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The Laura Dewey Bridgman Collection

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Laura Dewey Bridgman (1829-1889)

Laura Dewey Bridgman (1829-1889)

(photo from: Lamson, Mary Swift - Life and education
of Laura Dewey Bridgman, the deaf, dumb and blind girl.

c. 1878 - New England Publishing Co.)

Laura Dewey Bridgman was born on December 21, 1829, in Etna, New Hampshire. She was normal at birth, but contracted scarlet fever at the age of two which destroyed her hearing and sight. A newspaper account about Laura in the spring of 1837 attracted the attention of Dr. Samuel Howe, director of the Perkins Institute for the Blind in Watertown, Massachusetts. Eager to attempt to teach a deaf-blind pupil, he brought her to the Institute in October 1837.

The process was slow and tedious, but Laura eventually learned to read and to write using specially grooved paper. Dr. Howe's report of his successful experiment aroused worldwide interest and Laura became a wonder of her day. The British author, Charles Dickens, even devoted a chapter of his book, American Notes (1842) to a discussion of Laura's case. Her formal education ceased when she was twenty, but Laura continued to live at the Perkins Institute for the rest of her life. She spent most of her time knitting, sewing, cleaning, and writing letters to friends. Laura Bridgman died on May 24, 1889.

Collection #2

Bridgman, Laura Dewey (1829-1889)
Letters, 1879-1883

2 folders


Letters from Laura Bridgman, the first deaf-blind person to be successfully educated in the United States, to Abbie Forest. Included are six letters, typed transcripts of the letters, and a piece of lace knitted by Laura Bridgman.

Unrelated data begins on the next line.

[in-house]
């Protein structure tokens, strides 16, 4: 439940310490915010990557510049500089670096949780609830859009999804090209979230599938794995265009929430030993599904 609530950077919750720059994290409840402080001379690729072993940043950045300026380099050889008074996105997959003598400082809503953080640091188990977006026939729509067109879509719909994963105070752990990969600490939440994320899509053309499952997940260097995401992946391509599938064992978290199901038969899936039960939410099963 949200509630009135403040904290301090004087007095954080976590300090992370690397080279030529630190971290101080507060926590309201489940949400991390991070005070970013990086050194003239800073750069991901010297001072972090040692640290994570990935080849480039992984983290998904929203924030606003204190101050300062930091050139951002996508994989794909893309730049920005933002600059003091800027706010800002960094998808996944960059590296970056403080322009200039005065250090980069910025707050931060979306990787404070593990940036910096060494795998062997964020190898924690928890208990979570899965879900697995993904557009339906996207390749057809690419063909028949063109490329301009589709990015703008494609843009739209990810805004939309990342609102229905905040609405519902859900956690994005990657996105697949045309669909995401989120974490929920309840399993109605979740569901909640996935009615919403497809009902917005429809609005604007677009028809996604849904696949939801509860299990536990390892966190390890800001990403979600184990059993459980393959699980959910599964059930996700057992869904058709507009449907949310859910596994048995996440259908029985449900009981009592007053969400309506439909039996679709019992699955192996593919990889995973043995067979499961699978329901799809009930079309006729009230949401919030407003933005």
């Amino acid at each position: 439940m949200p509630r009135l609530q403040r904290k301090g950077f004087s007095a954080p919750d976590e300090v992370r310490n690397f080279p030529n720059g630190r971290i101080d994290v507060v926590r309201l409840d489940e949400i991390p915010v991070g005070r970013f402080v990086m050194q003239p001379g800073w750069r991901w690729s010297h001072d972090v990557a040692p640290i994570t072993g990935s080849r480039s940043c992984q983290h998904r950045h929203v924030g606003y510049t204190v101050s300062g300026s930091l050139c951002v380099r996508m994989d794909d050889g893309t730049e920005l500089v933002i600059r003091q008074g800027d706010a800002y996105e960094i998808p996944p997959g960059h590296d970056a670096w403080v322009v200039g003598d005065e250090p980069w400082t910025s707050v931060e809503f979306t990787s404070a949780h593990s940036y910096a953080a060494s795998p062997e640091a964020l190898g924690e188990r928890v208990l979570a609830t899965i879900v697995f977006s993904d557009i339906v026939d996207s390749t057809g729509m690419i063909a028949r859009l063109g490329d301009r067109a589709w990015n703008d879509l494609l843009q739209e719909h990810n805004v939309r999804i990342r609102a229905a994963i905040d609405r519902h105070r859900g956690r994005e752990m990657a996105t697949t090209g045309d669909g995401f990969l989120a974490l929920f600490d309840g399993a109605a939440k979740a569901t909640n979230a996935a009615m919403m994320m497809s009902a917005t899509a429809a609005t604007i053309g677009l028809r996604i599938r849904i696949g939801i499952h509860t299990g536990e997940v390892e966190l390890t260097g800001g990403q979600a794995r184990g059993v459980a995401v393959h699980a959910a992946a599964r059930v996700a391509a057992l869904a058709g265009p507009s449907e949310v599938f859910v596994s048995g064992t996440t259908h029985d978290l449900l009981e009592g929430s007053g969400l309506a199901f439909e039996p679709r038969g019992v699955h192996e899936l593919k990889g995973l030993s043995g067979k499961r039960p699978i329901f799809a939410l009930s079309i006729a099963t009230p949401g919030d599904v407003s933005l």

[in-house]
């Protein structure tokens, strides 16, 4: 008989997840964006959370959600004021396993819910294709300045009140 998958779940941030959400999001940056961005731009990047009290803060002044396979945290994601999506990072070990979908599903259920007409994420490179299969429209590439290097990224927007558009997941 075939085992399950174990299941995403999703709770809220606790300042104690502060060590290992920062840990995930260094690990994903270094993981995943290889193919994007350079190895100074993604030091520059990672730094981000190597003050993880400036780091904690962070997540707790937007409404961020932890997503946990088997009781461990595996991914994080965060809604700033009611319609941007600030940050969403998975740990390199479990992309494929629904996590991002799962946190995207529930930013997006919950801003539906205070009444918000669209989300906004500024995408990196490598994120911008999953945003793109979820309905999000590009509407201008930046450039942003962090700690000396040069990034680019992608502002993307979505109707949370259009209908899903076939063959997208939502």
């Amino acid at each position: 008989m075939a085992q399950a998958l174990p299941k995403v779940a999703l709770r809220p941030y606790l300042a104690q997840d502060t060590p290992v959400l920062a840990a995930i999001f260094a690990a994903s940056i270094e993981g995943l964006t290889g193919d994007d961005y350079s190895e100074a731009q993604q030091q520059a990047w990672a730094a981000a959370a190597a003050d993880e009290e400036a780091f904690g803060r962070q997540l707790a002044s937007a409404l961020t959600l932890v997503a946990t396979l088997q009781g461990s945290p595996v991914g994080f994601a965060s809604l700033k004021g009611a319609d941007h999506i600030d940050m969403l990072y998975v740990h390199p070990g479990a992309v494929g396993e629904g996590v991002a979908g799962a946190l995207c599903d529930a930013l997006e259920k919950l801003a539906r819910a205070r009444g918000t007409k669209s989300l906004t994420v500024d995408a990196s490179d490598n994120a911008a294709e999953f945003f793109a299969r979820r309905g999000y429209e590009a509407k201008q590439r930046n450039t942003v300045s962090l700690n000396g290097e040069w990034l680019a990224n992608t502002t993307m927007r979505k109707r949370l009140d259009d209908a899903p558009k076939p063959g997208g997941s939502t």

The Laura Bridgman Letters were donated to the Leonard H. Axe Library by Greta Gudgen on March 2, 1983. Greta Gudgen received the letters from her grandmother, Abbie Forest, to whom the letters were addressed.


~ ~ See above ~ ~


The Laura Bridgman Letters consist of six letters, typed transcripts of the letters, and a piece of lace knitted by Laura Bridgman. The letters are from Laura Bridgman to her friend Abbie Forest of Thayer, Kansas, written between 1879 and 1883. The letters are primarily discussions about holidays, friends, illnesses, and the weather. One letter mentions a corresponding relationship that Laura Bridgman had with Lucretia Garfield, the wife of President James Garfield. The letters are arranged chronologically.

More information about Laura Bridgman can be found in the Laura Bridgman Papers at the Perkins Institute for the Blind in Watertown, Massachusetts, and the Howe Family Papers in the Houghton Library at Harvard University.


f. 1 - Correspondence, 1879-1883
f. 2 - Sample of lace knitted by Laura Bridgman


Bridgman, Laura Dewey.
Forest, Abbie F.
Garfield, Lucretia
Lace -- 19th century
Women -- 19th century

Selected local material

Links to related sites


Last Modified: Jul 09, 2007 - 10:04

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